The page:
Sanjeev, its not that argument precisely that has made Muslims to be labelled as terrorists. but yes formation of Pakistan did contributed in perceiving them as "the other" or in their alienation in India. though in the article not much emphasis has been laid upon the historiography you are pointing towards. I am aware of the misconstrued historical facts stating India as an ancient nation state, while the fact is that consciousness of nation hood emerged in the late 18th century and strengthened with the consolidification of colonial powers. and that consciousness of one nation was felt by the masses residing in the land mass of present day Pakistan-India-Bangladesh collectively against the oppression of colonial power. the movement for having a separate nation state for Muslims started gaining ground in the late 20's or early 30's of 20th century leading to the partition of 1947. India as a nation had emerged in the minds of the people quite early, including the minds of leaders responsible for the formation of Pakistan. Pakistan as a nation state definitely emerged out of that imagination of Indian state and this phenomenon is part of recent history. its pretty much the same as Bangladesh was carved out of Pakistan. And further, India and Pakistan as part of South Asian landmass have shared history (though it does not mean that all south asian nations have shared history). the reason behind animosity for pakistan has much to do with non-acceptance of the fact that now its a separate nation entity, however cruel the partition had been, and how may ever it was politically imagined and practiced. Pakistan might have emerged in the name of Muslims but that does not justify the act of Muslims being looked down on.

thanx seema for responding in

thanx seema for responding in detail. i didn't say the theory "precisely" did the labeling, but it "played a significant role". your note may have not put much emphasis, but the problem is when one writes about pakistan from india it acquires damning dimensions. The power of that dominant history writing becomes evident again when you reiterate that “India as a nation had emerged in the minds of the people quite early, including the minds of leaders responsible for the formation of Pakistan. Pakistan as a nation state definitely emerged out of that imagination of Indian state and this phenomenon is part of recent history.” Against the colonial state many strands of imagining nation had come into being. The nation imagined by the insurgents of chauri-chaura or malabar or Chittagong need not be the same. And as subaltern histories have shown these imagined nations had nothing to do with the nations of the elite ‘national’ leaders. When Iqbal spoke about the autonomy of muslim majority areas of north-west in the Muslim league annual meeting in 1930 he may have had an entirely different nation on his mind. So I would emphasize that it is not “pretty much the same as Bangladesh was carved out of Pakistan.”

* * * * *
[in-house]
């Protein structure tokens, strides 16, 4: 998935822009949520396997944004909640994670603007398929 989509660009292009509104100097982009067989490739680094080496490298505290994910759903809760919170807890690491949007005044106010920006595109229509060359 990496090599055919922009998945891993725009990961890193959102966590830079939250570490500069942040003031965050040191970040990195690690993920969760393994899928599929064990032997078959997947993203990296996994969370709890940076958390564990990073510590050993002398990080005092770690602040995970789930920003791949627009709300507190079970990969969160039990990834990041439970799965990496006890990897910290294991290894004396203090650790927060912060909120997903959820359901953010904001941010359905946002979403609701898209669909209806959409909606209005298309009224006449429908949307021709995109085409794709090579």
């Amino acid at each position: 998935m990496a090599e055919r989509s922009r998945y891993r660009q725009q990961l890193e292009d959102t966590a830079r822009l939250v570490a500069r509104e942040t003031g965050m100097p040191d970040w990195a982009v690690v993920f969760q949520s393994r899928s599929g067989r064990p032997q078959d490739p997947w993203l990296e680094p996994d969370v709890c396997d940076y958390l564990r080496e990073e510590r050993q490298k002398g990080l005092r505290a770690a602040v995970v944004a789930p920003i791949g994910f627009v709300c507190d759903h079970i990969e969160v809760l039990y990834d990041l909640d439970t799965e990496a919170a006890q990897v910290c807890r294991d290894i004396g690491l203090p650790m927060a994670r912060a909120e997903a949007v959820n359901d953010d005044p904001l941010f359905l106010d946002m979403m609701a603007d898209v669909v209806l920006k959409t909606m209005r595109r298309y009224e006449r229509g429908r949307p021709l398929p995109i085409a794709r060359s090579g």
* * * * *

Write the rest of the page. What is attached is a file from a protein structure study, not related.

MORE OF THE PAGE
Sanjeev, i don't deny the

Sanjeev, i don't deny the relevance of alternative or rather many other parallel narratives such as the subaltern imagination of nations states. Many have been dug out an many still have to be discovered. thanks for reminding about it. its indeed worth. however, yes in that sense i have taken into account the idea of nation state of only big fat leaders of that time.

I agree with Sanjeev's Critic

While Seema's article is quite appropriate and welcome in every other sense, I do agree with the critical point that Sanjeev raised. This kind of "one-way road" historicism is something that has even clipped Pakistan as a nation. Jinnah's idea (from whatever we could analyse) is a totally different nationhood, but that doesn't affect Pakistan as nation for many reasons. The collective consciousness of a nation was brainwashed to a theocracy by a gradual process. In similar lines, in India we should stop shouting the age old non-sense perpetuate (mostly) by the right wing nationalists, not (only) because it is regressive but because it doesn't fit the case either.

India and Pakistan were two nations born after August 14, 1947, from what was THEN known as British India. I think that is clear and factual enough. If we have to dig deeper, it must be an academic exercise and not a casual "everybody knows WE WERE INDIA THE GREAT". But yes, I am not accusing you of carrying any such hyper nationalist notions, just reminding a word about "political correctness".

Apart, it was well written and congrats.

Thanks Ayyapandas for the

Thanks Ayyapandas for the comments. However, I find its pertinent to make clear that I did not have any purpose of falling in the rhetoric of "India the Great", something which does not gel with even the parochial definition of 'nationalism' I may have.

Discourse, of alternative nationalisms and their relevance and significance is a matter to muse. However, the context of focus in the article was to understand the comparative and parallel narrative between the two nation of India and Pakistan, not the other kind of nationalist struggles continuing or suppressed all the while in these two nations. There is definitely a need to narrow down the divide between the practiced and theorized/academic politics.

Good piece of work. Finally,

Good piece of work. Finally, something that is not leftist propaganda related on this site. Thanks!

Thanks Rajesh for the

Thanks Rajesh for the comments. However, let me remind you, that propaganda as a word has more to do with expression of ideas assertively what one believes in rather than making look anything malicious. In that light many kinds of propaganda are surviving and are being generating. Right wing also has a propaganda, which on my personal account i never could find logical but just abuses and accuses. Atleast, Left even on the pretext of being branded as propaganda, which in my understanding, though is much more than that, has been able to reverberate the consciousness of human kind that was in oblivion, with the discovery of many perspectives of analysing the society at large.